- ask you to eat you tuna fish sandwiches away from their desk!; and / or
- exclude you from their private social occasions
Reasonable management action that’s carried out in a reasonable way is not bullying.
The key word here is ‘reasonable’. It may be that you need to have a discussion with someone about their performance – the discussion itself does not constitute bullying but the manner in which it is conducted may.
Here are 7 tips to ensure your management actions are not construed as bullying:
1. Be reasonable in your expectations
Most people have a job description and expect they will be evaluated against it. Make sure you are not expecting people to work over and above what the job requires to a point that it creates stress and anxiety.
For example, if the hours in someone’s job description are 9-5, then expecting them to be there until 7.00pm (repeatedly) is unreasonable. If their job requires them to use a particular software program, then make sure they have had enough training to feel competent.
2. Be clear about the reason for any discussion around work performance
Request a meeting at a time that works for both parties. And give the person one or two days’ notice. Tell them what the meeting is about to give them time to prepare. Have the meeting in a neutral place such as a meeting room. It is important the person does not feel they’ve been ‘ambushed’.
3. Keep the discussions work related
Sketch out a ‘roadmap’ for the discussion to make sure you only discuss the work performance issues at hand. Be able to provide concrete examples to support any statements you make. Use phrases like “the job requires …” rather than “you have failed”.
4. Keep your language professional and your voice calm and considered
This is very important. Most claims related to psychological bullying cite the words and tone of voice used in the ‘attacks’ as central to the abuse. Try to stay away from emotive words and phrases like “you’re not up to scratch”, or “everyone feels the same way” and try not to allow your frustration or irritation to sound like anger.
5. Refrain from making personal remarks, comparisons, or “they said” statements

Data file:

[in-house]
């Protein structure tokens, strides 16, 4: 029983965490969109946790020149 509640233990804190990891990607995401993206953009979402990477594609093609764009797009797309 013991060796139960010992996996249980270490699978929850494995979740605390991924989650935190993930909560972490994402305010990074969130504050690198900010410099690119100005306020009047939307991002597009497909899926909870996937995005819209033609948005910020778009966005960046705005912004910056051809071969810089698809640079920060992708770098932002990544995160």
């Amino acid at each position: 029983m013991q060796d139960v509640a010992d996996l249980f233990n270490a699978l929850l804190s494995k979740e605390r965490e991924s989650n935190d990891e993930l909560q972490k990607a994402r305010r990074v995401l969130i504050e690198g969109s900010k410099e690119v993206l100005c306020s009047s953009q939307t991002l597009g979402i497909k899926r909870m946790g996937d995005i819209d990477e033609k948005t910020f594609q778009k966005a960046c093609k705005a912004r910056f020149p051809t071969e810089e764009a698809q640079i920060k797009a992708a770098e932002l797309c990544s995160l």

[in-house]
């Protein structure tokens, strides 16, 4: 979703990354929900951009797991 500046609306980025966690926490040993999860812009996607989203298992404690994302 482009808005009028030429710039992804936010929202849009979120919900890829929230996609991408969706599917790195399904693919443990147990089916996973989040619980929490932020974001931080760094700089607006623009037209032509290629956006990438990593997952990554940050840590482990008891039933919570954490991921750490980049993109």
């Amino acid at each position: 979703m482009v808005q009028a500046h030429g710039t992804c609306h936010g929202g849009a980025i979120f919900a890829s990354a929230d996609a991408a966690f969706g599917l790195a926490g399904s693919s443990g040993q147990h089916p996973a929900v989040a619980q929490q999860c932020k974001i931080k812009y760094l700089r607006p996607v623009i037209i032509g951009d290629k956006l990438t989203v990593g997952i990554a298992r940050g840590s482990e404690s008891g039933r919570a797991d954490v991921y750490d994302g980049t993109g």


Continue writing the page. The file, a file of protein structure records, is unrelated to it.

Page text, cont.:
Personal remarks are comments like “You don’t look good in the dresses you wear” or “You need to lose some weight” or “Your girlfriend seems to rule your life” – anything that is your personal opinion and unrelated to the person’s ability to do their job is unreasonable and fertile ground for an accusation of bullying.
Comparing the person to others is also to be avoided. How well Johnny does his job is not relevant when talking to Mary about hers.
And stay right away from basing a discussion around what someone else has been saying. In the words of a schmick legal Counsel, “Objection. Here-say, your Honour!”
6. Give the other person equal speaking time
Most imbalances of power that lead to bullying accusations are characterised by verbal domination. Make sure the person has adequate opportunity to state their position or provide an explanation throughout your discussion.
Allow them to complete their sentences before jumping in. Clarify anything you don’t understand. Ask for examples if you need to.
7. Don’t ‘pull rank’ and play power games
The ‘biggie’ with bullying claims that are upheld is that an abuse of power is evident.
Demanding unreasonable things of people because your position enables you to is abusing your power.
Threatening people with job loss or demotion if they don’t perform to your standards is intimidatory behaviour, a hallmark of bullying. Denying people the information they need to do their job competently and then blaming them for not meeting your standards is psychological manipulation
Bullying means different things to different people, and their relationship with it is influenced much by their experiences and personality. Some people never feel bullied. Some always do. All you can control in any relationship, whether it be work or personal, is the way you behave. If you focus on ensuring your behaviour is beyond reproach then you have nothing to worry about.